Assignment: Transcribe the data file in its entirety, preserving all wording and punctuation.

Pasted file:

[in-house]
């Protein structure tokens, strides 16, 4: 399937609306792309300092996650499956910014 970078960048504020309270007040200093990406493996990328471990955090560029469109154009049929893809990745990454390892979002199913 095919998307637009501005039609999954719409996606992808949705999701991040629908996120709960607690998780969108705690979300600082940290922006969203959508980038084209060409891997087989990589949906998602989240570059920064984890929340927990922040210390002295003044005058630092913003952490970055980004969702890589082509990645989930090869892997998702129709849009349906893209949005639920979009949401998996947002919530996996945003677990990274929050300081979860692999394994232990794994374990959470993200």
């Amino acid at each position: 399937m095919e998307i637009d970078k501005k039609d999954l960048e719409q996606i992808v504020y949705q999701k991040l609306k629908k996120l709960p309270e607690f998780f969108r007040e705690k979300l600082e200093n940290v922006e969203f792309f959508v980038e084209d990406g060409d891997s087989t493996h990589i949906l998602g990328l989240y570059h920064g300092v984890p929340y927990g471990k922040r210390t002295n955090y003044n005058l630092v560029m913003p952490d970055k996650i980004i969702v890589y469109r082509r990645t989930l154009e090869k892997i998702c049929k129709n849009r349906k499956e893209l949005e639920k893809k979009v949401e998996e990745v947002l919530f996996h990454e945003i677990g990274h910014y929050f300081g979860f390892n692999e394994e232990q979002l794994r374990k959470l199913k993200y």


[in-house]
């Protein structure tokens, strides 16, 4: 399937609306792309300092996650499956910014 970078960048504020309270007040200093990406493996990328471990955090560029469109154009049929893809990745990454390892979002199913 095919998307637009501005039609999954719409996606992808949705999701991040629908996120709960607690998780969108705690979300600082940290922006969203959508980038084209060409891997087989990589949906998602989240570059920064984890929340927990922040210390002295003044005058630092913003952490970055980004969702890589082509990645989930090869892997998702129709849009349906893209949005639920979009949401998996947002919530996996945003677990990274929050300081979860692999394994232990794994374990959470993200």
């Amino acid at each position: 399937m095919e998307i637009d970078k501005k039609d999954l960048e719409q996606i992808v504020y949705q999701k991040l609306k629908k996120l709960p309270e607690f998780f969108r007040e705690k979300l600082e200093n940290v922006e969203f792309f959508v980038e084209d990406g060409d891997s087989t493996h990589i949906l998602g990328l989240y570059h920064g300092v984890p929340y927990g471990k922040r210390t002295n955090y003044n005058l630092v560029m913003p952490d970055k996650i980004i969702v890589y469109r082509r990645t989930l154009e090869k892997i998702c049929k129709n849009r349906k499956e893209l949005e639920k893809k979009v949401e998996e990745v947002l919530f996996h990454e945003i677990g990274h910014y929050f300081g979860f390892n692999e394994e232990q979002l794994r374990k959470l199913k993200y």